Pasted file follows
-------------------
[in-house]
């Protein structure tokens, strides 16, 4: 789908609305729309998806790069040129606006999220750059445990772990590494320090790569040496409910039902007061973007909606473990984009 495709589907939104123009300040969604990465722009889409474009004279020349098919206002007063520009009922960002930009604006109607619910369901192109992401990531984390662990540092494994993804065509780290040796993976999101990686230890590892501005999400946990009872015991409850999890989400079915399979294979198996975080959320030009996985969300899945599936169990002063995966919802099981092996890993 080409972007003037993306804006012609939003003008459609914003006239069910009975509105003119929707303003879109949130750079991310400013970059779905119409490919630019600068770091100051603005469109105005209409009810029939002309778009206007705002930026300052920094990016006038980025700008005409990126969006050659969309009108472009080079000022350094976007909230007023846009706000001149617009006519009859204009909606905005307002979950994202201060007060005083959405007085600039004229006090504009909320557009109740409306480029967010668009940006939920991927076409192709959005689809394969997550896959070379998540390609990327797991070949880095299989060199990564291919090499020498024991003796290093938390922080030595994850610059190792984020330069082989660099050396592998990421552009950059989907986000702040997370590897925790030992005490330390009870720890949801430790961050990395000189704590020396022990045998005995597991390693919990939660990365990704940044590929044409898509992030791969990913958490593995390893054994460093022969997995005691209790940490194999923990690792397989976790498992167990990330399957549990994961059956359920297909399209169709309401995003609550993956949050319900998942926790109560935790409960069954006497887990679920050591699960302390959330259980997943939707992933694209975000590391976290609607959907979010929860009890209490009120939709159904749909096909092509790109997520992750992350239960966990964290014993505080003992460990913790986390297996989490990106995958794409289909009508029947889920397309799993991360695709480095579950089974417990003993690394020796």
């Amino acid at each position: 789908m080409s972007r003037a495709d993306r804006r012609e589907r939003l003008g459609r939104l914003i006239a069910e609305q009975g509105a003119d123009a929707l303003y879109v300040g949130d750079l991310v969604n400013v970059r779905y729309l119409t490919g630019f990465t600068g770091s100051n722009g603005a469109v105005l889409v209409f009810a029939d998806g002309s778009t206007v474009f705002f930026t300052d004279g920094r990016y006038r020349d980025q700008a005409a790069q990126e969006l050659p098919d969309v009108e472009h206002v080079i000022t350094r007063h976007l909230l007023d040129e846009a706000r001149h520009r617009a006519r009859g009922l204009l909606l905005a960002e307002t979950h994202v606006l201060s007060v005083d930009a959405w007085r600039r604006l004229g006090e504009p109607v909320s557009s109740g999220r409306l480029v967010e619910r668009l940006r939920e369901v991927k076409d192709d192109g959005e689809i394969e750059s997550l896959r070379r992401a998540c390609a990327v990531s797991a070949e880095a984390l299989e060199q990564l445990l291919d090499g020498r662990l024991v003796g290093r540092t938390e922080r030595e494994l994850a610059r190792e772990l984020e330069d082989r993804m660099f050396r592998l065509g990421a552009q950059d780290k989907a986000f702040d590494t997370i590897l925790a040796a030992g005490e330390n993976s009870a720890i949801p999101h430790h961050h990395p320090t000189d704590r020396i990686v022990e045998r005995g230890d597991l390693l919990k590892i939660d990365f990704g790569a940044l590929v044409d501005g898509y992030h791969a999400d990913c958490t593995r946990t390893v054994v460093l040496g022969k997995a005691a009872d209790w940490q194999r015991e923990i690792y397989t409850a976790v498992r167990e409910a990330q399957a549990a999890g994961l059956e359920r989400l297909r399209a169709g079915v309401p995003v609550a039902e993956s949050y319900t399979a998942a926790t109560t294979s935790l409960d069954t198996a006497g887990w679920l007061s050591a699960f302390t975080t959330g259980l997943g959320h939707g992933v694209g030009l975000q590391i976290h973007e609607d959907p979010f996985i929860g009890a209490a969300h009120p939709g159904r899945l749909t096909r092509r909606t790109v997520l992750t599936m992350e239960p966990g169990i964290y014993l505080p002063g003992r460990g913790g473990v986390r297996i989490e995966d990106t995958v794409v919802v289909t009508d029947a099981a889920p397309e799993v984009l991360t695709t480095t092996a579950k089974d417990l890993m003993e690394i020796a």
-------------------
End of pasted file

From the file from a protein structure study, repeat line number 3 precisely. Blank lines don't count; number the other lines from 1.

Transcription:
């Amino acid at each position: 789908m080409s972007r003037a495709d993306r804006r012609e589907r939003l003008g459609r939104l914003i006239a069910e609305q009975g509105a003119d123009a929707l303003y879109v300040g949130d750079l991310v969604n400013v970059r779905y729309l119409t490919g630019f990465t600068g770091s100051n722009g603005a469109v105005l889409v209409f009810a029939d998806g002309s778009t206007v474009f705002f930026t300052d004279g920094r990016y006038r020349d980025q700008a005409a790069q990126e969006l050659p098919d969309v009108e472009h206002v080079i000022t350094r007063h976007l909230l007023d040129e846009a706000r001149h520009r617009a006519r009859g009922l204009l909606l905005a960002e307002t979950h994202v606006l201060s007060v005083d930009a959405w007085r600039r604006l004229g006090e504009p109607v909320s557009s109740g999220r409306l480029v967010e619910r668009l940006r939920e369901v991927k076409d192709d192109g959005e689809i394969e750059s997550l896959r070379r992401a998540c390609a990327v990531s797991a070949e880095a984390l299989e060199q990564l445990l291919d090499g020498r662990l024991v003796g290093r540092t938390e922080r030595e494994l994850a610059r190792e772990l984020e330069d082989r993804m660099f050396r592998l065509g990421a552009q950059d780290k989907a986000f702040d590494t997370i590897l925790a040796a030992g005490e330390n993976s009870a720890i949801p999101h430790h961050h990395p320090t000189d704590r020396i990686v022990e045998r005995g230890d597991l390693l919990k590892i939660d990365f990704g790569a940044l590929v044409d501005g898509y992030h791969a999400d990913c958490t593995r946990t390893v054994v460093l040496g022969k997995a005691a009872d209790w940490q194999r015991e923990i690792y397989t409850a976790v498992r167990e409910a990330q399957a549990a999890g994961l059956e359920r989400l297909r399209a169709g079915v309401p995003v609550a039902e993956s949050y319900t399979a998942a926790t109560t294979s935790l409960d069954t198996a006497g887990w679920l007061s050591a699960f302390t975080t959330g259980l997943g959320h939707g992933v694209g030009l975000q590391i976290h973007e609607d959907p979010f996985i929860g009890a209490a969300h009120p939709g159904r899945l749909t096909r092509r909606t790109v997520l992750t599936m992350e239960p966990g169990i964290y014993l505080p002063g003992r460990g913790g473990v986390r297996i989490e995966d990106t995958v794409v919802v289909t009508d029947a099981a889920p397309e799993v984009l991360t695709t480095t092996a579950k089974d417990l890993m003993e690394i020796a």